Working with Aboriginal and Torres Strait Islander Peoples to improve cancer outcomes
By Cancer Council NSW
As Australia’s leading cancer charity, our goal is to stand by everyone affected by cancer. But we know that Aboriginal and Torres Strait Islander peoples experience higher rates of cancer and are more likely to be impacted greater from cancer than non-Aboriginal and Torres Strait Islander people.
This is why we have committed to an organisational Reconciliation Action Plan (RAP) and support all approaches to reduce health inequities that Aboriginal and Torres Strait Islander peoples face.
In 2023, we launched our re-designed Cancer Council NSW cancer information website produced together with Aboriginal and Torres Strait Islander peoples during in National Reconciliation Week.
Raising cancer awareness and understanding in community
The new website will better serve Aboriginal and Torres Strait Islander communities with tailored information about cancer, staying healthy, getting support.
The website also includes Aboriginal cancer stories such as Scott Lyons’. Scott is a personal trainer from Redfern whose grandmother is a breast cancer survivor. Her experience with cancer inspired Scott to set a positive example and promote healthy lifestyle choices to prevent chronic diseases like cancer.
To re-design the website, we consulted extensively with community, working with Ngakkan Nyaagu (NGNY), the RAP Working group and Cancer Council NSW Aboriginal Advisory Committee.
If you haven’t seen it already, we invite you to explore the new site and share it far and wide!
Working with community members like Uncle Clarke Scott
To deliver our RAP and the new website, we have been collaborating with Uncle Clarke Scott, who is a member of our Aboriginal Advisory Committee.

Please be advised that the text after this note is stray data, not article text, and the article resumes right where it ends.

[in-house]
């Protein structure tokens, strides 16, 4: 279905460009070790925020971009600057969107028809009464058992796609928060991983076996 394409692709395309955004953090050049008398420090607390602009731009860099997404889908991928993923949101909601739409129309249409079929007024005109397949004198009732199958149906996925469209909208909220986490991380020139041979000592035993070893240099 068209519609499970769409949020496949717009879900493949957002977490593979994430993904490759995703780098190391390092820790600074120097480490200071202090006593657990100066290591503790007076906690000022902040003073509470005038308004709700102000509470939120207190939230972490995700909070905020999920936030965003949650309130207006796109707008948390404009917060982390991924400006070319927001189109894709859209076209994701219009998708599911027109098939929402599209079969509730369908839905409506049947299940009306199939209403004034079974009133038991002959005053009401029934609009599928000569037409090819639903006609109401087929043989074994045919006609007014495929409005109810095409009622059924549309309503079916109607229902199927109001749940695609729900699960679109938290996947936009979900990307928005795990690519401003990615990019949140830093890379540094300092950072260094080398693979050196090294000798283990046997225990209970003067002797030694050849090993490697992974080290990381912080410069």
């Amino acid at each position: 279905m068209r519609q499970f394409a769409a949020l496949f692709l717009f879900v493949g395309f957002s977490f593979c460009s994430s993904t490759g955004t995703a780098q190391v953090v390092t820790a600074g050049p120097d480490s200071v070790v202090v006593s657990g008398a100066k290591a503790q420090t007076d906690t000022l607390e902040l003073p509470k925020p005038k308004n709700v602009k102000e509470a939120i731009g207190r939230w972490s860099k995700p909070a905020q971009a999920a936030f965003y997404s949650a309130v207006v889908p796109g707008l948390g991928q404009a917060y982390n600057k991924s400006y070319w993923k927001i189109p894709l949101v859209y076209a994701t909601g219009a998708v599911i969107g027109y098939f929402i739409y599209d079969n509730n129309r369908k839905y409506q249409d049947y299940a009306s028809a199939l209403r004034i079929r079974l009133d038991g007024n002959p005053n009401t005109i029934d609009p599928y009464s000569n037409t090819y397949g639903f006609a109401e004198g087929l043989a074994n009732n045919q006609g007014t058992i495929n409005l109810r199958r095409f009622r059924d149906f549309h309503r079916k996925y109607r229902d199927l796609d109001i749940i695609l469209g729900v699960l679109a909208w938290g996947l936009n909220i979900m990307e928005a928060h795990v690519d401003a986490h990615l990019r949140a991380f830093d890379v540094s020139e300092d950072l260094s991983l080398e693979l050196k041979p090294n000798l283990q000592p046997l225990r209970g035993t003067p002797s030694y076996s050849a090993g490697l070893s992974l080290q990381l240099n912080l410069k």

Uncle Clarke is a Wiradjuri man with close connections to community across the Central West and Riverina regions of NSW and a wealth of experience working in Aboriginal community health.
For Uncle Clarke, awareness, collaboration and trust are key: “I think it’s mainly about the word being out among the community. So, with the Advisory Committee having the connection to community to be able to pass on the information from Cancer Council with their pamphlets and all that type of thing,” he says.
Uncle Clarke also thinks employing Aboriginal staff is vital for fostering culturally safe advice and support and “to help the Aboriginal community with understanding cancer”.
And he believes we are making progress. He encourages community members he encounters to call Cancer Council’s 13 11 20 support line with any medical concerns, as our 13 11 20 operators “will be able to refer to specific Aboriginal Organisations if needed”.
In its first months, the new portal received:
more visits from community compared to the previous year.